In 1992, the Ontario Federation of Anglers and Hunters, in partnership with the Ontario Ministry of Natural Resources and Forestry, established the Invading Species Awareness Program in order to address the increasing threats posed by invasive species in Ontario. Our objectives are to generate education and awareness of aquatic and terrestrial invasive species, address key pathways contributing to introductions and/or spread, and facilitate monitoring and early detection initiatives for invasive species found within Ontario.
The Great Lakes Panel on Aquatic Nuisance Species coordinates education, research, management and policy efforts to prevent new AIS from entering the basin and to control and mitigate those AIS populations already established. The Great Lakes Panel is one of six regional panels that report to the federal Aquatic Nuisance Species Task Force, which coordinates AIS efforts on a federal level.
The Aquatic Nuisance Species (ANS) Task Force was established by Congress with the passage of the Nonindigenous Aquatic Nuisance Prevention and Control Act (NANPCA) in 1990 and reauthorized with the passage of the National Invasive Species Act (NISA) in 1996. Co-chaired by the U.S. Fish and Wildlife Service and the National Oceanic and Atmospheric Administration, ANS Task Force works in conjunction with Regional ANS Panels and issue-specific committees to coordinate efforts among Federal and State agencies as well as efforts of the private sector and other North American interests.
Pennsylvania’s Department of Conservation and Natural Resources (DCNR) proactively established an agency-wide Invasive Species Team to develop and implement the DCNR Invasive Species Management Plan. The plan, based on results of two surveys administered to DCNR land managers and program staff (2004 and 2010), provides broad strategies and recommendations for invasive species prevention, survey and detection, and control. It also addresses appropriate habitat restoration, staff training and public outreach and education.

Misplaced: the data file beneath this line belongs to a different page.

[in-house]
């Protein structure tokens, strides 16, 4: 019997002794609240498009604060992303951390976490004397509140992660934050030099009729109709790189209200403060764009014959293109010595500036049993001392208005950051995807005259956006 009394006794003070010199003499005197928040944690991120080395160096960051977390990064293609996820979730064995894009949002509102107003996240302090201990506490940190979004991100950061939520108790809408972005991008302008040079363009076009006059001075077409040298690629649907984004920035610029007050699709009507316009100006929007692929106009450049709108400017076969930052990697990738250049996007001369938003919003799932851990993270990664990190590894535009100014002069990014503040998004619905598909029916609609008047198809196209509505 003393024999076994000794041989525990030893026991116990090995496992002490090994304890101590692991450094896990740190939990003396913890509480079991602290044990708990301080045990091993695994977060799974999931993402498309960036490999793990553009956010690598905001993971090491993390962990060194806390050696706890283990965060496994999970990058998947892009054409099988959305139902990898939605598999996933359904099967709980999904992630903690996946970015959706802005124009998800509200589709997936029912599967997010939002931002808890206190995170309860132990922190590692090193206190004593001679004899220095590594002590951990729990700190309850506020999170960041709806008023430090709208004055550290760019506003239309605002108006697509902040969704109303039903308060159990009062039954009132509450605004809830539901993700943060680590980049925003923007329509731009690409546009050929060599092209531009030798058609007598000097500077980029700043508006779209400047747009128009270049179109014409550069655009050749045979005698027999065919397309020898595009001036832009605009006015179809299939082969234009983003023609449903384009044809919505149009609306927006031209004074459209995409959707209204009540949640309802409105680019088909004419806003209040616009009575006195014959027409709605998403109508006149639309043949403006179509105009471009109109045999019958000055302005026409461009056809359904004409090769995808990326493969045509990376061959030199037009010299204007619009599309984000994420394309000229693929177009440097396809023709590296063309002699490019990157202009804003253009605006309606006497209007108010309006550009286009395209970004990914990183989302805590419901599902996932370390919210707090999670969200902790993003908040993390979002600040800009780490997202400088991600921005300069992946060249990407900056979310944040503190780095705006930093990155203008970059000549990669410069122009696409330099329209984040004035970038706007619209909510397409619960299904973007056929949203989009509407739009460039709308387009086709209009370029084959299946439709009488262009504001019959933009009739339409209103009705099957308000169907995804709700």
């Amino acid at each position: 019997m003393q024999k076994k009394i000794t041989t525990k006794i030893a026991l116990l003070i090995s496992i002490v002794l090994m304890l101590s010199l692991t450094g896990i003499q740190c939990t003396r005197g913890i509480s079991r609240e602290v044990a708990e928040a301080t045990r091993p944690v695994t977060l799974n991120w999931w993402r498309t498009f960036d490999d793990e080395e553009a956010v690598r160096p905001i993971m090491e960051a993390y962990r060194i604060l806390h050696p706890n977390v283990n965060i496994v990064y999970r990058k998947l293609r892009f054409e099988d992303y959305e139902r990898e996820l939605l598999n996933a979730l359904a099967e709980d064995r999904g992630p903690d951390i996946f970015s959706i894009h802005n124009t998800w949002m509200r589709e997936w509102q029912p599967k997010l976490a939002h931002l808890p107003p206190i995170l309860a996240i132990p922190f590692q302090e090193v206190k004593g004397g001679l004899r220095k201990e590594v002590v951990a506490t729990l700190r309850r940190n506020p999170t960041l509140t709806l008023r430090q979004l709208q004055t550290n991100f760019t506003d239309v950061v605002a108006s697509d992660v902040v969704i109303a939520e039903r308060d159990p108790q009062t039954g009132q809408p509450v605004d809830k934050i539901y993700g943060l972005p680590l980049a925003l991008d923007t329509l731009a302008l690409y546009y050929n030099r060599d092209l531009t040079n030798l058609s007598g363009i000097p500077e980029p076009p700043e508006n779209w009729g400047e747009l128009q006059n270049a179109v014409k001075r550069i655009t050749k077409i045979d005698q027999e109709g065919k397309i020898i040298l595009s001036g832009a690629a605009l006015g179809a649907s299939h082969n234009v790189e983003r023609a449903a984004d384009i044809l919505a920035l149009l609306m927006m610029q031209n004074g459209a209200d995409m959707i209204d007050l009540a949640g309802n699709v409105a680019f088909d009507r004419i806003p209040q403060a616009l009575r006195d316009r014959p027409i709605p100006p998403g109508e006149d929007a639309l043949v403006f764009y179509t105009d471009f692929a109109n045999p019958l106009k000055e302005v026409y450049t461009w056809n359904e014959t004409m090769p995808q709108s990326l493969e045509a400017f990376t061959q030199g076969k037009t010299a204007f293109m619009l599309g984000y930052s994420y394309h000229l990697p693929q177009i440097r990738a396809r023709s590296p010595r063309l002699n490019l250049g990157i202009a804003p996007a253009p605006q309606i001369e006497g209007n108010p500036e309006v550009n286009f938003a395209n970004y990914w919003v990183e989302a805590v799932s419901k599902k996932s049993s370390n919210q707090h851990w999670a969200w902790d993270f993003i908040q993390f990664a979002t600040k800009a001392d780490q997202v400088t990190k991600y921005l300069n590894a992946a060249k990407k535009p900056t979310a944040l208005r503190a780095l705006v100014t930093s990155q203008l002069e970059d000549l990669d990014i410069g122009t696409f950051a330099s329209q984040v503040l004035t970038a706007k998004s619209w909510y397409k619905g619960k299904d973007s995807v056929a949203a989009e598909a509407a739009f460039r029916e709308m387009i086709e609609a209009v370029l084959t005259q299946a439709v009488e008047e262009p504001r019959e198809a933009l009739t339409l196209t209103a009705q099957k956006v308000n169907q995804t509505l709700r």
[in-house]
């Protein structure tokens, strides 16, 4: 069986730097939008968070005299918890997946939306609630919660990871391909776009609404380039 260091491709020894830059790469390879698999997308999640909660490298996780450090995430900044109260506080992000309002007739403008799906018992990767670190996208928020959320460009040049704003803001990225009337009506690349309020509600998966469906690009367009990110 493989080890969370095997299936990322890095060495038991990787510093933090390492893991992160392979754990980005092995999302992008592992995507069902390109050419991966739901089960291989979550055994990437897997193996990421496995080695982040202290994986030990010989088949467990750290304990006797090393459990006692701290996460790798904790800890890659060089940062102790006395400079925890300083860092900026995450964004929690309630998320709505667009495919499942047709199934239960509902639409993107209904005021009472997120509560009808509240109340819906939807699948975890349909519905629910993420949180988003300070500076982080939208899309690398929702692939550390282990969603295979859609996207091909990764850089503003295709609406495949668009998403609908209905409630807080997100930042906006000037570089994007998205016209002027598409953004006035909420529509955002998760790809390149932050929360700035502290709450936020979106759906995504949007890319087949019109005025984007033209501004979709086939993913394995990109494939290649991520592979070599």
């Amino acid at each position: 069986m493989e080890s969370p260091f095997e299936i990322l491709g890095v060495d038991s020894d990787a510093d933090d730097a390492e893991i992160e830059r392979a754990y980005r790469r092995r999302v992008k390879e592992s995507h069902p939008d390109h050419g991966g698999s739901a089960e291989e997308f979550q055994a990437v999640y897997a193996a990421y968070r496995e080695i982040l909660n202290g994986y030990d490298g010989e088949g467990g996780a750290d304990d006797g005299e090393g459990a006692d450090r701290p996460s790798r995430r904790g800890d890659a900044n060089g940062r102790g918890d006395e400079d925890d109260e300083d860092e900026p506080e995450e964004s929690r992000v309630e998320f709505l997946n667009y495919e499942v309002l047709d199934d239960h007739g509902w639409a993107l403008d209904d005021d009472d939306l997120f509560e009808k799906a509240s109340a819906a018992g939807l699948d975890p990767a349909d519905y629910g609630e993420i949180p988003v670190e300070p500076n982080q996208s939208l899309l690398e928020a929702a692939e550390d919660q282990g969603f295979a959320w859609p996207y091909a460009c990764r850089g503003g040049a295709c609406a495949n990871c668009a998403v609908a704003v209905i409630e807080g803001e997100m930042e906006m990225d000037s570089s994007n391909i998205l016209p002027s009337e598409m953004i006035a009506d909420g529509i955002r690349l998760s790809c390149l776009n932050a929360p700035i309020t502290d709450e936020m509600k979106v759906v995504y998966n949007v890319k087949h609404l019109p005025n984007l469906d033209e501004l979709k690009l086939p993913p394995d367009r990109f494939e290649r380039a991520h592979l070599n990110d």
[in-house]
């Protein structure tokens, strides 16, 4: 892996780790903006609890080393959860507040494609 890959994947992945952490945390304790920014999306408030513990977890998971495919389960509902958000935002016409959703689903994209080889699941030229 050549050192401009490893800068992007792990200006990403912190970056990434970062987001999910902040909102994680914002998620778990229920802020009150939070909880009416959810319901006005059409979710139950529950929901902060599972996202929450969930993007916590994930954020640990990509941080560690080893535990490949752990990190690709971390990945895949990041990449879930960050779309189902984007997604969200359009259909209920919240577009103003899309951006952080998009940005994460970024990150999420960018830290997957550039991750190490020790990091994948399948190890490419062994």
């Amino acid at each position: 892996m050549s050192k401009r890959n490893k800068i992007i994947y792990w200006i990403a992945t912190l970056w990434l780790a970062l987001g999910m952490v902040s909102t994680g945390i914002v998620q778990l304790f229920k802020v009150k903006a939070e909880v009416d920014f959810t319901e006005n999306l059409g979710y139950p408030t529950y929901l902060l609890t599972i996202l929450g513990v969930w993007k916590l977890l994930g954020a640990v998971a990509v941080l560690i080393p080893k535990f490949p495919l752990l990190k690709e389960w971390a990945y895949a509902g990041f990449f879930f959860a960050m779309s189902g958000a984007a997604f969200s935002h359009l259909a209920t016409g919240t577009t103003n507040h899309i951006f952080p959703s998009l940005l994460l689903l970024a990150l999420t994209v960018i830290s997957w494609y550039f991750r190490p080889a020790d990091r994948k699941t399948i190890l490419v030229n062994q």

The actions recommended in this State Management Plan (SMP) are designed to be effective in preventing both the entry of new organisms into Ohio waters and the transfer and spread of organisms among and within water bodies in the state. This SMP also aims to minimize the impacts of invasive species on the environment, economy, and society and to protect and maintain biodiversity, industry, and recreational opportunities.
This action-based, strategic plan updates the New York Department of Environmental Conservation's (NYDEC) "Nonindigenous Aquatic Species Management Plan," which was written in 1993. A draft version of the plan was released for public comment from October 29 - December 15, 2014. The final plan includes a summary of the nearly 300 comments received during the public review process. The plan includes more than 50 actions designed to address prevention, detection, and response to Aquatic Invasive Species (AIS).
Minnesota Statutes require the Departments of Agriculture and Natural Resources to establish statewide coordinating programs for invasive species. The statutes also require them to prepare this statewide invasive species management plan to coordinate the aspects of invasive species activities in Minnesota. The Minnesota Invasive Species Advisory Council (MISAC) took a lead role to develop this plan which can be implemented by MISAC member organizations and other entities in the state.
The Indiana Aquatic Nuisance Species (ANS) Management Plan identifies feasible, cost-effective management practices and measures to be taken on by state and local programs to prevent and control ANS infestations in a manner that is environmentally sound.
This comprehensive plan outlines new actions for implementation as well as maintaining and enhancing existing efforts to prevent the introduction of new AIS, prevent the dispersal of AIS, detect and respond to new invaders, and minimize the harmful effects of AIS in Michigan waters.